In the didactic triad, the student is the one who “receives” the knowledge; but this is not a passive receipt, but rather consists in the fact that the pupil himself plays an active role in the learning process, Give meaning to what is internalized.
In other words, the student learns, gaining knowledge that he did not previously have, however he must therefore be motivated and open to knowledge. It is the active agent of the triad.
Knowledge is the material to be learned. It is not a physically tangible material, but of a collection of information, data, experiences, theories and ideas that the teacher must transmit to the pupil, involve him so that he finally apprehends him (the apprehension goes a little beyond learning, and implies the assimilation, the comprehension of something).
Relationships or processes
Between the components of the didactic triad, two-way relationships occur. These relationships are called processes and three occur simultaneously: Between teacher and knowledge (teaching), between teacher and student (training / practice) and between student and knowledge (learning).
Let’s analyze each of these processes:
In the didactic triad, teaching is the process that arises from the relationship between the teacher and the knowledge. These two elements are essential for teaching to take place; thus, the teacher transmits his knowledge to teach the student.
Also called practice, is the relationship that occurs between teacher and student. Depending on the nature of this relationship, learning will take place more or less easily.
If the relationship is favorable and fluid, the communication will be easier and the training, that is, the process that arises between these two components will be more positive, which will allow the student to benefit more easily from the teaching situation.
The third relation of the didactic triad occurs between the student and the knowledge. In other words, it has to do with the way in which the student interacts with the knowledge transmitted to him by the teacher, with how you handle this information, how you benefit from it, etc.
If the relationship is profitable, the student will end up learning, that is, the learning will take place and the teaching act will have been successful, because it will have fulfilled its purpose.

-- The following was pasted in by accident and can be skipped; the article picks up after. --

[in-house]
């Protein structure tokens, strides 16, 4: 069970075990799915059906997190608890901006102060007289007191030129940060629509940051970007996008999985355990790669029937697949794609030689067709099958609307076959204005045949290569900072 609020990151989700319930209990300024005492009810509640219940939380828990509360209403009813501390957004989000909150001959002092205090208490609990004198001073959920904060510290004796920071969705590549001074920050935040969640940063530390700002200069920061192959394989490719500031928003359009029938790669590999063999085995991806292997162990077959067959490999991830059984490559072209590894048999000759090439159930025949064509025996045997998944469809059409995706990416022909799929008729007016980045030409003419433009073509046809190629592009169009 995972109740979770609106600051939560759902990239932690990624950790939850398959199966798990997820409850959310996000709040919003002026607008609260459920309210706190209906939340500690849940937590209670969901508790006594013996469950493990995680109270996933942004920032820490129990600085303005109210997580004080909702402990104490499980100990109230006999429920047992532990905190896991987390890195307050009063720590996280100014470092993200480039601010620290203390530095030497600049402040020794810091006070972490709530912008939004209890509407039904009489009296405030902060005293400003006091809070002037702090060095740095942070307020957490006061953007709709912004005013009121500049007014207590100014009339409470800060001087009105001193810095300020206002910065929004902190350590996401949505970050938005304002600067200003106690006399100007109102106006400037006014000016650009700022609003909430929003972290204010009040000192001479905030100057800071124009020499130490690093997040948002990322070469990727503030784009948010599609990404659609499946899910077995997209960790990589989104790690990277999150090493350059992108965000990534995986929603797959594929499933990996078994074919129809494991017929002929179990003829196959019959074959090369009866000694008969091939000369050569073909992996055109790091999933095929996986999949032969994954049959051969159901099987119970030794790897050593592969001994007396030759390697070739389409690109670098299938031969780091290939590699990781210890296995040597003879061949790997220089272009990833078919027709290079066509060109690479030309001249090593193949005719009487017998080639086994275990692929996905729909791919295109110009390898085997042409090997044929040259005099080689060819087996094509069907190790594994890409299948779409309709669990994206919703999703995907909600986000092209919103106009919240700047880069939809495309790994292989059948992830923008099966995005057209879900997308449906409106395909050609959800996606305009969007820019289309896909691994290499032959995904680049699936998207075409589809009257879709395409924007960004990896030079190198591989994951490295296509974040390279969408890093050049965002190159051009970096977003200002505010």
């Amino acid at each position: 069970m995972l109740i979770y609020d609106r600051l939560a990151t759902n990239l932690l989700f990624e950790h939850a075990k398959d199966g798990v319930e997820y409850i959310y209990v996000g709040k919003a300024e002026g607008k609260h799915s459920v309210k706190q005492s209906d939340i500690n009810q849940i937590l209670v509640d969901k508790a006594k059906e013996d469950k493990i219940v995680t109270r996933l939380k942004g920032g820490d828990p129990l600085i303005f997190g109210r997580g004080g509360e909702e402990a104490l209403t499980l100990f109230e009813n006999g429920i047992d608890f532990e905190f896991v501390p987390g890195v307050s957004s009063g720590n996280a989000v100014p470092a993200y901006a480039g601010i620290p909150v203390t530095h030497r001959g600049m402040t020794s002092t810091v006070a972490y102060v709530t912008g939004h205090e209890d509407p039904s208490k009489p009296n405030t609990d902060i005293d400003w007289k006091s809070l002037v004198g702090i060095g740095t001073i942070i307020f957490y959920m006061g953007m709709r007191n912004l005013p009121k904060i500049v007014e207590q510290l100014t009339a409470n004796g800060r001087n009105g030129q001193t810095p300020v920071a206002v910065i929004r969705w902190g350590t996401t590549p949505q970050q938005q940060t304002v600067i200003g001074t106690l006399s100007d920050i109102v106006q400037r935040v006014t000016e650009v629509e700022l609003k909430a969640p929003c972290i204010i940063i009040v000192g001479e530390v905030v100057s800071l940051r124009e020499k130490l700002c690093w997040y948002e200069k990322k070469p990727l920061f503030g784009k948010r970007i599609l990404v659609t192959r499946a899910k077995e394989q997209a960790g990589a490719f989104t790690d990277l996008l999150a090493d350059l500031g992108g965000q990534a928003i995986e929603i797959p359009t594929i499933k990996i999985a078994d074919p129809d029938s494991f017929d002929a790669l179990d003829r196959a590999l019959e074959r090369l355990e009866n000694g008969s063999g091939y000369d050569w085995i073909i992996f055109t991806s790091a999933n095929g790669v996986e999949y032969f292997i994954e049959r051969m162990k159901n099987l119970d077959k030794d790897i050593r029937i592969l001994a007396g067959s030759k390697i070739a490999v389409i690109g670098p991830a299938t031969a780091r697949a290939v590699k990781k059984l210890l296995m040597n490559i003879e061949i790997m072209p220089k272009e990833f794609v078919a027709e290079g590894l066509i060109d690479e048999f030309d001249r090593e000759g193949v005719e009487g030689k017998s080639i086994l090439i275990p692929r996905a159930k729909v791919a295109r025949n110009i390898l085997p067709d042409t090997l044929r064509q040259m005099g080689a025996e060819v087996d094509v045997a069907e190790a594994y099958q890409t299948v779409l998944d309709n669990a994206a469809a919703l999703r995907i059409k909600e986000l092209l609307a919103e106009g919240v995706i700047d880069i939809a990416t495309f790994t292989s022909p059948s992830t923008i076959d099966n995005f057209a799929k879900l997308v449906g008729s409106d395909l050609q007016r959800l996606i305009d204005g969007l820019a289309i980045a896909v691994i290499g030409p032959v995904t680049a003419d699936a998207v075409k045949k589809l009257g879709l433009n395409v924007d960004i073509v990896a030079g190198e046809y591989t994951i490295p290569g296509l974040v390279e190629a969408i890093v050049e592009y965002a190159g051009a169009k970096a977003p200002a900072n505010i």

Reviews of the model
If the didactic triad offers a very complete explanation to illustrate the teaching-learning processes, like any model or theory, it has also attracted criticism.
Those who are not so favorable to the didactic triad as an explanatory model for this type of process allude to three arguments:
this model it sets aside the context in which learning occurs. Critics of the didactic triad argue that context is also a fundamental element in understanding how one person learns and / or how another teaches, imparting knowledge.
2. Knowledge as something tangible
Critics also believe that knowledge is not really something tangible, physical, or that it can be “touched” (as argued by the didactic triad). In other words, that is to say it is not something that can be “learned” and it is not something that affects other components of the learning processContrary to what the triad model says.
3. Independence and knowledge of teachers
Another criticism that detractors make of the model is that they consider that the teacher and the knowledge are not really independent components, And that this cannot be stated, as the model shows.
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- Román, CF and Taronger, MP (2015). The didactic triad in a constructivist education model. Writings at the Faculty: Pedagogical Reflection, 109: 56-57.
- Sampascual, G. (2007). Educational psychology. 2 volumes. UNED: Madrid.
- Uljens, M. (1997). Didactics and school learning. East Sussex: Psychology Press.